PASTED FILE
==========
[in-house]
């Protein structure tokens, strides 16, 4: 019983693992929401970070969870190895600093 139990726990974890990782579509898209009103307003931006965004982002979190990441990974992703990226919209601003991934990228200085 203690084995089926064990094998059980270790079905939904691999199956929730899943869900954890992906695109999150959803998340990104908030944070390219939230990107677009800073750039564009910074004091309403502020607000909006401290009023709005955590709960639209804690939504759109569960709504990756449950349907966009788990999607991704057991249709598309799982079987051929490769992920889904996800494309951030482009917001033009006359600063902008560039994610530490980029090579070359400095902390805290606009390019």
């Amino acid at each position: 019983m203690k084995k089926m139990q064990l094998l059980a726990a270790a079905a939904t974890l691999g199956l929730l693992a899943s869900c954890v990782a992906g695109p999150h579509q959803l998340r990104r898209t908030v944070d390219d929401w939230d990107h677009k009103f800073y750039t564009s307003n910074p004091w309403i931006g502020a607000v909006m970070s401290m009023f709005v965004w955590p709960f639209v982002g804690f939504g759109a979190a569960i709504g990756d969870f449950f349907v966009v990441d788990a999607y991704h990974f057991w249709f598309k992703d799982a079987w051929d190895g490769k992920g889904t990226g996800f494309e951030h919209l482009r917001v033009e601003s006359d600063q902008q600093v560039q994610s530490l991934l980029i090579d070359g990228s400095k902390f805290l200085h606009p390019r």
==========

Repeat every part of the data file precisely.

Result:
[in-house]
């Protein structure tokens, strides 16, 4: 019983693992929401970070969870190895600093 139990726990974890990782579509898209009103307003931006965004982002979190990441990974992703990226919209601003991934990228200085 203690084995089926064990094998059980270790079905939904691999199956929730899943869900954890992906695109999150959803998340990104908030944070390219939230990107677009800073750039564009910074004091309403502020607000909006401290009023709005955590709960639209804690939504759109569960709504990756449950349907966009788990999607991704057991249709598309799982079987051929490769992920889904996800494309951030482009917001033009006359600063902008560039994610530490980029090579070359400095902390805290606009390019």
């Amino acid at each position: 019983m203690k084995k089926m139990q064990l094998l059980a726990a270790a079905a939904t974890l691999g199956l929730l693992a899943s869900c954890v990782a992906g695109p999150h579509q959803l998340r990104r898209t908030v944070d390219d929401w939230d990107h677009k009103f800073y750039t564009s307003n910074p004091w309403i931006g502020a607000v909006m970070s401290m009023f709005v965004w955590p709960f639209v982002g804690f939504g759109a979190a569960i709504g990756d969870f449950f349907v966009v990441d788990a999607y991704h990974f057991w249709f598309k992703d799982a079987w051929d190895g490769k992920g889904t990226g996800f494309e951030h919209l482009r917001v033009e601003s006359d600063q902008q600093v560039q994610s530490l991934l980029i090579d070359g990228s400095k902390f805290l200085h606009p390019r």